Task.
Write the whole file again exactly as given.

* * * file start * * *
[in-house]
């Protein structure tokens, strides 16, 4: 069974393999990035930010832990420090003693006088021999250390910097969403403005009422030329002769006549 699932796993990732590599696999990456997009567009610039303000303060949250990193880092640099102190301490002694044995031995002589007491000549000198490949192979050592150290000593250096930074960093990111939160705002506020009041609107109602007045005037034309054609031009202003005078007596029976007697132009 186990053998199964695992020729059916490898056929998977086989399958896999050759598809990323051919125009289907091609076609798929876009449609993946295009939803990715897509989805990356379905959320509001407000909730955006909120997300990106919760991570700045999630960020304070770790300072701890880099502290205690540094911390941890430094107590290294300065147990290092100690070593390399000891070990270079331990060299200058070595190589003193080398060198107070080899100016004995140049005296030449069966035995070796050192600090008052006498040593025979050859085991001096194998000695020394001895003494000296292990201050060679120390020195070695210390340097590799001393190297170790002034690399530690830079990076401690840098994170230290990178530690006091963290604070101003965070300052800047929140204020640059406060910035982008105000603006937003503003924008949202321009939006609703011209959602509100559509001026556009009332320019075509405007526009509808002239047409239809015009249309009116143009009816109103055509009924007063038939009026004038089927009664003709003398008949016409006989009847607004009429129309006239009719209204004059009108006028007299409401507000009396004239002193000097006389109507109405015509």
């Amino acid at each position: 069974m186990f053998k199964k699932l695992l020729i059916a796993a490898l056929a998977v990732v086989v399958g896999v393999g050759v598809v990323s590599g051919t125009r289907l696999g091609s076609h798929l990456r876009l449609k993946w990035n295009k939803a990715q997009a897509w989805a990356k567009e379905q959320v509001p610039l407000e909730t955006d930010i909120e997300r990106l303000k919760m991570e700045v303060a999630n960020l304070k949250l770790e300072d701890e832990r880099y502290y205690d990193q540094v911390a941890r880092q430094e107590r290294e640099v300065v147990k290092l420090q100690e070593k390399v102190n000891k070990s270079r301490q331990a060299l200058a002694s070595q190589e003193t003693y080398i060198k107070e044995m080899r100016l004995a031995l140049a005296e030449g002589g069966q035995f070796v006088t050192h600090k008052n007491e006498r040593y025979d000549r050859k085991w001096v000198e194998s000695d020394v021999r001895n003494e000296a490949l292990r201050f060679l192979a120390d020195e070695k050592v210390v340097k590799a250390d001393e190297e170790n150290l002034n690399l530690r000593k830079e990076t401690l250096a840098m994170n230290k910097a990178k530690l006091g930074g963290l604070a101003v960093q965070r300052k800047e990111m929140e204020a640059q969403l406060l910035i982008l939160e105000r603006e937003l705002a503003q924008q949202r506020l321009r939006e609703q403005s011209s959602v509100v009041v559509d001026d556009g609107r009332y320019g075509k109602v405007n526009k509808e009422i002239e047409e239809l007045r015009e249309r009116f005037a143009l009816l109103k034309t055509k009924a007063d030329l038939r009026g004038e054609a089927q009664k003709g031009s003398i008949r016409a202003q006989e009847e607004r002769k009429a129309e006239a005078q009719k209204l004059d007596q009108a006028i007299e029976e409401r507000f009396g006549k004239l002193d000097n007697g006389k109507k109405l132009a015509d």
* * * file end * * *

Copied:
[in-house]
């Protein structure tokens, strides 16, 4: 069974393999990035930010832990420090003693006088021999250390910097969403403005009422030329002769006549 699932796993990732590599696999990456997009567009610039303000303060949250990193880092640099102190301490002694044995031995002589007491000549000198490949192979050592150290000593250096930074960093990111939160705002506020009041609107109602007045005037034309054609031009202003005078007596029976007697132009 186990053998199964695992020729059916490898056929998977086989399958896999050759598809990323051919125009289907091609076609798929876009449609993946295009939803990715897509989805990356379905959320509001407000909730955006909120997300990106919760991570700045999630960020304070770790300072701890880099502290205690540094911390941890430094107590290294300065147990290092100690070593390399000891070990270079331990060299200058070595190589003193080398060198107070080899100016004995140049005296030449069966035995070796050192600090008052006498040593025979050859085991001096194998000695020394001895003494000296292990201050060679120390020195070695210390340097590799001393190297170790002034690399530690830079990076401690840098994170230290990178530690006091963290604070101003965070300052800047929140204020640059406060910035982008105000603006937003503003924008949202321009939006609703011209959602509100559509001026556009009332320019075509405007526009509808002239047409239809015009249309009116143009009816109103055509009924007063038939009026004038089927009664003709003398008949016409006989009847607004009429129309006239009719209204004059009108006028007299409401507000009396004239002193000097006389109507109405015509």
């Amino acid at each position: 069974m186990f053998k199964k699932l695992l020729i059916a796993a490898l056929a998977v990732v086989v399958g896999v393999g050759v598809v990323s590599g051919t125009r289907l696999g091609s076609h798929l990456r876009l449609k993946w990035n295009k939803a990715q997009a897509w989805a990356k567009e379905q959320v509001p610039l407000e909730t955006d930010i909120e997300r990106l303000k919760m991570e700045v303060a999630n960020l304070k949250l770790e300072d701890e832990r880099y502290y205690d990193q540094v911390a941890r880092q430094e107590r290294e640099v300065v147990k290092l420090q100690e070593k390399v102190n000891k070990s270079r301490q331990a060299l200058a002694s070595q190589e003193t003693y080398i060198k107070e044995m080899r100016l004995a031995l140049a005296e030449g002589g069966q035995f070796v006088t050192h600090k008052n007491e006498r040593y025979d000549r050859k085991w001096v000198e194998s000695d020394v021999r001895n003494e000296a490949l292990r201050f060679l192979a120390d020195e070695k050592v210390v340097k590799a250390d001393e190297e170790n150290l002034n690399l530690r000593k830079e990076t401690l250096a840098m994170n230290k910097a990178k530690l006091g930074g963290l604070a101003v960093q965070r300052k800047e990111m929140e204020a640059q969403l406060l910035i982008l939160e105000r603006e937003l705002a503003q924008q949202r506020l321009r939006e609703q403005s011209s959602v509100v009041v559509d001026d556009g609107r009332y320019g075509k109602v405007n526009k509808e009422i002239e047409e239809l007045r015009e249309r009116f005037a143009l009816l109103k034309t055509k009924a007063d030329l038939r009026g004038e054609a089927q009664k003709g031009s003398i008949r016409a202003q006989e009847e607004r002769k009429a129309e006239a005078q009719k209204l004059d007596q009108a006028i007299e029976e409401r507000f009396g006549k004239l002193d000097n007697g006389k109507k109405l132009a015509d």